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16 days of security

We’re 1/2 way through our 31 days of security posts in honor of the October Cyber security awareness month.

Today we live in a world where recording devices are ubiquitous.  There are recording devices on public streets, recording devices in the door bells of houses, and in general, there is often a video recording that Authorities can obtain to gain more information.  California has a law that states….

California’s wiretapping law is a “two-party consent” law. California makes it a crime to record or eavesdrop on any confidential communication, including a private conversation or telephone call, without the consent of all parties to the conversation. See Cal. Penal Code § 632. The statute applies to “confidential communications” — i.e., conversations in which one of the parties has an objectively reasonable expectation that no one is listening in or overhearing the conversation. See Flanagan v. Flanagan, 41 P.3d 575, 576-77, 578-82 (Cal. 2002).  A California appellate court has ruled that this statute applies to the use of hidden video cameras to record conversations as well. See California v. Gibbons, 215 Cal. App. 3d 1204 (Cal Ct. App. 1989).

If you are recording someone without their knowledge in a public or semi-public place like a street or restaurant, the person whom you’re recording may or may not have “an objectively reasonable expectation that no one is listening in or overhearing the conversation,” and the reasonableness of the expectation would depend on the particular factual circumstances.  Therefore, you cannot necessarily assume that you are in the clear simply because you are in a public place.

If you are operating in California, you should always get the consent of all parties before recording any conversation that common sense tells you might be “private” or “confidential.” In addition to subjecting you to criminal prosecution, violating the California wiretapping law can expose you to a civil lawsuit for damages by an injured party.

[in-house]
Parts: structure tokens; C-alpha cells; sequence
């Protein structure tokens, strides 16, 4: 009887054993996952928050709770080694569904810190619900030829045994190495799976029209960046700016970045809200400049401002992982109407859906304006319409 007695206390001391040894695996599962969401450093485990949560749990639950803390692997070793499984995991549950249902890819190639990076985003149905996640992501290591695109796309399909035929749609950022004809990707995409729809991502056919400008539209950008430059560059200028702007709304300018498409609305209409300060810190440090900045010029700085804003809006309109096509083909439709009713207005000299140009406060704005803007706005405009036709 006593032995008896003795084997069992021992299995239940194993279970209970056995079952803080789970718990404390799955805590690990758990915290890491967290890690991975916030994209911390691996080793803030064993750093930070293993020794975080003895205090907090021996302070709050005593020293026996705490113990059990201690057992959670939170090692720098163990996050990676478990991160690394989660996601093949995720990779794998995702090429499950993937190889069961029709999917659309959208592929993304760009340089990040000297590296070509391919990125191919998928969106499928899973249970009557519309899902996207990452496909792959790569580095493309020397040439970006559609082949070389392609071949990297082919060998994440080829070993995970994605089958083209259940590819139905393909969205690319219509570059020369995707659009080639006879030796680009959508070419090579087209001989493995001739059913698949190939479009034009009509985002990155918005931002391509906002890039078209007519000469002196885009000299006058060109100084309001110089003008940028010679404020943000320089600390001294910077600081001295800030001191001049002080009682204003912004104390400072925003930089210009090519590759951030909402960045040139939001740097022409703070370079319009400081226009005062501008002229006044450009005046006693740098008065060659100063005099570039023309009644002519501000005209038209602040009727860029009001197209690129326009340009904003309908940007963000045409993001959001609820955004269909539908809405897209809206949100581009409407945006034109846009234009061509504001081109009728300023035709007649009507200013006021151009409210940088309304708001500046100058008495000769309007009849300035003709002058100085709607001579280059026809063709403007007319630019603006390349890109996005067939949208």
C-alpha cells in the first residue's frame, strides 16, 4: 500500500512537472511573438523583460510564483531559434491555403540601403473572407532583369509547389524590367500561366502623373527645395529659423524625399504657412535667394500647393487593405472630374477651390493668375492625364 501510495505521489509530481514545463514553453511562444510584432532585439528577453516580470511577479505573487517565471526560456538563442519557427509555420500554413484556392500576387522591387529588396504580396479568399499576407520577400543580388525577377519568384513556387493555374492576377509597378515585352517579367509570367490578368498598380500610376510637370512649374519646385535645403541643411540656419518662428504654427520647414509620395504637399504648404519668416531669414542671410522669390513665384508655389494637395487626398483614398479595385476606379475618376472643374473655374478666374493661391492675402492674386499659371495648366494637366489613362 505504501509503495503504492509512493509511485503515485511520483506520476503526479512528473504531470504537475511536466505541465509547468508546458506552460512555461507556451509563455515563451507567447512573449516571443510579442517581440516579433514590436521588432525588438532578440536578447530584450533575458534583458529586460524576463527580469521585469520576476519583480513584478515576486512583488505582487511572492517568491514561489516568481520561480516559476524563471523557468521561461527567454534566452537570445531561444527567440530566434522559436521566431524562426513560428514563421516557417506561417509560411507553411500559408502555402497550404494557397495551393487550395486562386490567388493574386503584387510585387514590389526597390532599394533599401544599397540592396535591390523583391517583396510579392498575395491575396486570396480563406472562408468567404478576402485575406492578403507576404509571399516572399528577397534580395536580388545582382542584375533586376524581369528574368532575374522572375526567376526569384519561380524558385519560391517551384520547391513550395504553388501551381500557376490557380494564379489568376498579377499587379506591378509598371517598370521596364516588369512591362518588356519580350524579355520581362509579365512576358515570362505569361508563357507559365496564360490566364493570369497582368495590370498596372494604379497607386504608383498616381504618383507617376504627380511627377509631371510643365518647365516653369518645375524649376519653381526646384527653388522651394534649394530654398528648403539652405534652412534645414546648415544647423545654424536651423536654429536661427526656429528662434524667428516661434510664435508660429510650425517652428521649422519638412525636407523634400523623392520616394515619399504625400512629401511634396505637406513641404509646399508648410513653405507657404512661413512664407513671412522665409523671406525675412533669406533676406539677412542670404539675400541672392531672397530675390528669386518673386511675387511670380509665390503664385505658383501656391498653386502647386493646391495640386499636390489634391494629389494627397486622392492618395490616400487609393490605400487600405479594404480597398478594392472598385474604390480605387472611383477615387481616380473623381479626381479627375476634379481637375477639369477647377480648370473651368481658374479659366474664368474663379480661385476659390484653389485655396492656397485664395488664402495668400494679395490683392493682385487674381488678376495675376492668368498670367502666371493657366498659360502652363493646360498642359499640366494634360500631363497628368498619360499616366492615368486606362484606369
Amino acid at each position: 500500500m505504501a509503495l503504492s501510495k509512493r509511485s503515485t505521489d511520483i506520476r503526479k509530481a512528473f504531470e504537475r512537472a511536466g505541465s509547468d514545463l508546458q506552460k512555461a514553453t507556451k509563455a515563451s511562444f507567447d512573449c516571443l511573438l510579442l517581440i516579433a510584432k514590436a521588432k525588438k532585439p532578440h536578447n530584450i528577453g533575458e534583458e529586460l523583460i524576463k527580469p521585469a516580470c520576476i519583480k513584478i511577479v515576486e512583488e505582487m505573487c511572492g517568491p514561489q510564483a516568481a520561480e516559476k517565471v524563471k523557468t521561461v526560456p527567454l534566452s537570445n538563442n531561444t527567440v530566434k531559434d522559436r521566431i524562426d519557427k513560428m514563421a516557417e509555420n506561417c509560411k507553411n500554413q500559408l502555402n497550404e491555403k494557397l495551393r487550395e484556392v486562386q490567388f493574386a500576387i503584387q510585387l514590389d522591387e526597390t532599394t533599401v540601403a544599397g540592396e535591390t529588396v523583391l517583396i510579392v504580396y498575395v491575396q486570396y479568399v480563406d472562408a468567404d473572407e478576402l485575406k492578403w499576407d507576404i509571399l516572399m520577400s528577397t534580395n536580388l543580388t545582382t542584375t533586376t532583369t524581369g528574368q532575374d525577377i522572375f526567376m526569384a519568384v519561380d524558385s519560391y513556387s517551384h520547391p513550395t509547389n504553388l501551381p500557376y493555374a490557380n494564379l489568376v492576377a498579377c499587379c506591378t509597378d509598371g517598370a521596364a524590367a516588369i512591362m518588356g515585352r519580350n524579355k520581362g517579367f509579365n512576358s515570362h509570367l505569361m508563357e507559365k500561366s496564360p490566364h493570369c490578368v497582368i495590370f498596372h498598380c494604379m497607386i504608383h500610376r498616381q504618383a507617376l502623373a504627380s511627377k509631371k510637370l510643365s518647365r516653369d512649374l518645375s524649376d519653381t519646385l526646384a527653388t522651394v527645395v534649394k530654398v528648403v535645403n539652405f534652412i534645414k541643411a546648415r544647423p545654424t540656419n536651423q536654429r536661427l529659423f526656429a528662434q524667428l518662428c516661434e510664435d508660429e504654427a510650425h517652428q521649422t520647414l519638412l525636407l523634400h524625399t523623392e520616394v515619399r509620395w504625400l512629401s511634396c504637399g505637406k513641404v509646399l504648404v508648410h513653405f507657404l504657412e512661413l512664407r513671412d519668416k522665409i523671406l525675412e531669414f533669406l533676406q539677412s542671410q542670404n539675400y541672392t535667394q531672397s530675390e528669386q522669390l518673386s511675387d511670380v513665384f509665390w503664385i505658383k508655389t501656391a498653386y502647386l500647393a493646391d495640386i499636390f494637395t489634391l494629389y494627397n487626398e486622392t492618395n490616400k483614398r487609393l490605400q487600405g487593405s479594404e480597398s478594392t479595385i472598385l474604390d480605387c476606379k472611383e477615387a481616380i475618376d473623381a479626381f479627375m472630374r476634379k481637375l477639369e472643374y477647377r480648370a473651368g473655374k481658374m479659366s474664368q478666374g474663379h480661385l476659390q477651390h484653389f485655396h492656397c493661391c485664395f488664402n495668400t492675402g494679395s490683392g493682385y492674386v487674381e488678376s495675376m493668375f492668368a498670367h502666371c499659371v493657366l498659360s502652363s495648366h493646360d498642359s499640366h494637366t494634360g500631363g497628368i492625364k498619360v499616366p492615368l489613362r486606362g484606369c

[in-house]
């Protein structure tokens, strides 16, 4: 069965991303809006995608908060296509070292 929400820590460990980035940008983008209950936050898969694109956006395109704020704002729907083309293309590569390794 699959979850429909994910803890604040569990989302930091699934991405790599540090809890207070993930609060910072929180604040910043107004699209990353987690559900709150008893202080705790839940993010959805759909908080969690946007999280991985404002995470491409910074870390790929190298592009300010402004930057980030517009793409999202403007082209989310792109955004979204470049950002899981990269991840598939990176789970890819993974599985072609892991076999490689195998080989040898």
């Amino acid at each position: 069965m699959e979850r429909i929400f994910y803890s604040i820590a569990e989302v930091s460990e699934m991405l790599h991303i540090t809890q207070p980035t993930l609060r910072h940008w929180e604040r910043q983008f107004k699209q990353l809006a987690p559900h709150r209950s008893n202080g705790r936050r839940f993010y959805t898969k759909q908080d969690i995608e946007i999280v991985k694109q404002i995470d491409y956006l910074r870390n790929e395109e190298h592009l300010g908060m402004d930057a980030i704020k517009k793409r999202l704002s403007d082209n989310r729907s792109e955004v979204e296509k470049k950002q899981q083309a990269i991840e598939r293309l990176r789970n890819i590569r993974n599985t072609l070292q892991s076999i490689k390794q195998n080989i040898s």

If you have security cameras in a location where there is no expectation of privacy – out in the street in front of your house – you would not be under a wiretapping law.  However if your security cameras are inside your house, there is an expectation of privacy and thus wiretapping laws would come into play.  Now let’s layer on how some of these video cameras have less than stellar security and now layer on the ability to search for such internet of things devices through a specially crafted search browser, it’s no wonder that we’re all a bit paranoid these days.  Make no mistake, video cameras often help law enforcement put evidence together.  Case in point a local homicide in my City was able to spot an assailant’s truck in several videos captured by surrounding homes and businesses and was able to use the video as additional evidence of proof that the assailant was in the area where the homicide occurred.  So video capturing helps a great deal.  BUT… as with all technology – it can be abused both in terms of privacy and as well as being used by attackers.

If you set up a home video camera consider the vendor security features:  Make sure it doesn’t have embedded passwords, demands complex passwords, can be updated relatively easily among other things.

Cameras can help make you safer, but they can also introduce security risks as well.  Be aware of both when you install a video camera in your house.  If you have a camera or security system, ensure that you place the stickers on the windows which inform those entering your home that they just might be recorded.

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